Two students banned from school for not wearing masks

Springs Charter School in Temecula was placed on lockdown Thursday after two students refused to comply with the mask mandate, according to the school.

The incident happened on the first day of class. Victoria Nelson, a junior, and her brother Drew Nelson, a senior, say they chose not to wear a mask for religious reasons. The siblings thought their decision would fall under a religious exemption, even though no formal request had been filed with the district or the school.

"We thought the school would care what we believe in but they just didn’t even care enough to listen," Victoria explained.

Drew says he was sent to the principal’s office immediately. However, administrators say Victoria refused to wear a mask or leave class. The junior says the situation escalated quickly, and that a teacher eventually evacuated the classroom and blocked her from following classmates.

"When I would go left, she would follow me. I was trying to go around her and she would block me so eventually I just gave up," she says.

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In addition to the lockdown, the school resource officer was called to the scene. Administrators say it’s school policy to only call a school resource officer to campus if there’s a perceived threat to student or staff safety. Officials did not elaborate on the threat, citing a need to "protect student and staff’s right to privacy."

Victoria and Drew Nelson were banned from attending the charter school ever again, with or without a mask.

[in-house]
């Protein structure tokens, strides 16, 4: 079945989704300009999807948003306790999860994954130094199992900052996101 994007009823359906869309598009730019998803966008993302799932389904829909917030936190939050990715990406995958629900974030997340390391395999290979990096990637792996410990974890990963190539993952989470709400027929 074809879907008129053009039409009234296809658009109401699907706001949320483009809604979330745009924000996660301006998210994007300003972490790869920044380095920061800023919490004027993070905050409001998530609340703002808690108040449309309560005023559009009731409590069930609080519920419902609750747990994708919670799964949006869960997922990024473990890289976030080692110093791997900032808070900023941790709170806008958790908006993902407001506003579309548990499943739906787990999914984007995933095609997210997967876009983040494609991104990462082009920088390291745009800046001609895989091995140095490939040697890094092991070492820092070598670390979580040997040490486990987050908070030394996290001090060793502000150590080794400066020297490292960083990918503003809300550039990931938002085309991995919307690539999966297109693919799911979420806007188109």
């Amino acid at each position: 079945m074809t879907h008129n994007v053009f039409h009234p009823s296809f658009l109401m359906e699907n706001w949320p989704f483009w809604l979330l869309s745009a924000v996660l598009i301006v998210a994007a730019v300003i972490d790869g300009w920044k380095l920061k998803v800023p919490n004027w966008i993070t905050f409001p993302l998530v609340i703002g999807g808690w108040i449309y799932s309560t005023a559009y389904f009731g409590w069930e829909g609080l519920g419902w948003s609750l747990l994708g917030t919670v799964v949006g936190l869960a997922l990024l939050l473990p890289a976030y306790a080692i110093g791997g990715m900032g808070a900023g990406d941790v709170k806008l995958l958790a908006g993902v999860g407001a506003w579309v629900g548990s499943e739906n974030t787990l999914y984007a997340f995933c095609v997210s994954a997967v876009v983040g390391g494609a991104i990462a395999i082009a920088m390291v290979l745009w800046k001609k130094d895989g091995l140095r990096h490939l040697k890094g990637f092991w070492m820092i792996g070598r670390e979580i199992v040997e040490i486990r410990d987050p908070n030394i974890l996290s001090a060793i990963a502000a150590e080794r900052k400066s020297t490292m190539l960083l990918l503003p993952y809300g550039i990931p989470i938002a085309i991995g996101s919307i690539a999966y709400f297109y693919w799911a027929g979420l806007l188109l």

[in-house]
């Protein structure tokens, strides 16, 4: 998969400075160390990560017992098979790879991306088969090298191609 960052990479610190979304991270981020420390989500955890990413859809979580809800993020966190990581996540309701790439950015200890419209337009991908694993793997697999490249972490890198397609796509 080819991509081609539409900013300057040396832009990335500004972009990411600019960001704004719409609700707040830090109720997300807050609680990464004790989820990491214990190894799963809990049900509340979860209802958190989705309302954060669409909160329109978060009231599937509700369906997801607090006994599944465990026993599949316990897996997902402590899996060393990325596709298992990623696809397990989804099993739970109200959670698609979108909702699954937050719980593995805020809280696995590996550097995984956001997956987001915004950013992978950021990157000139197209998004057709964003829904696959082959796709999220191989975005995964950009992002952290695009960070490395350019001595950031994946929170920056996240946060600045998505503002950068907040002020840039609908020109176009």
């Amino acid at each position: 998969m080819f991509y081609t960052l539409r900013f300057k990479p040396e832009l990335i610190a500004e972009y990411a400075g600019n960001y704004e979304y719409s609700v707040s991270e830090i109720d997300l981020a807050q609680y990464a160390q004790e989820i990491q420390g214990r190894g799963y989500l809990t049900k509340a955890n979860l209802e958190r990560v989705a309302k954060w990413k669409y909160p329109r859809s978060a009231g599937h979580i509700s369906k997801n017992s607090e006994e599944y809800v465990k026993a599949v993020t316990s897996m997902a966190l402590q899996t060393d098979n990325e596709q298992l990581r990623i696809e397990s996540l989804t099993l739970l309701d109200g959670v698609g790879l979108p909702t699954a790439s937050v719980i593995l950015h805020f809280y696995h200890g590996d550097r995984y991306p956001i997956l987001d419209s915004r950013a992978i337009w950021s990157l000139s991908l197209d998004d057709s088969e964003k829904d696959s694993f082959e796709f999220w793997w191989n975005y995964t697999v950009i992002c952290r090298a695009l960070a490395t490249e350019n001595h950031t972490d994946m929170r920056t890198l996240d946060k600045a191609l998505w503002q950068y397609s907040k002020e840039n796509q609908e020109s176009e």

Springs Charter Schools issued the following statement as a response:

"As a public charter school, Springs Charter Schools is requiring to comply with all CDPH orders, including the mask mandate, in order to protect the health and safety of our staff and students, which is our highest priority. To this end, students and staff are required to wear a mask while in school facilities. There are no religious exemptions in the state mask order nor has the right to an exemption even been recognized by the Supreme Court because it's a neutral law of general application to protect public health. We are still investigating the specifics of the incident."

The incident highlights the growing tension and confusion over COVID-19 mandates.

Legal expert Jessica Levinson says she understands why there’s confusion surrounding the rule.

"Regardless of whether or not you’re deeply religious or an atheist, Muslim or a Christian, it applies to you," she says. "People tend to hear over and over, ‘Oh, there's two reasons you can be exempt from mandates: medical reasons and religious reasons.' There's so much complexity and nuance."

The students will now remain on home independent study, where they will have full access to the curriculum, resources and teachers.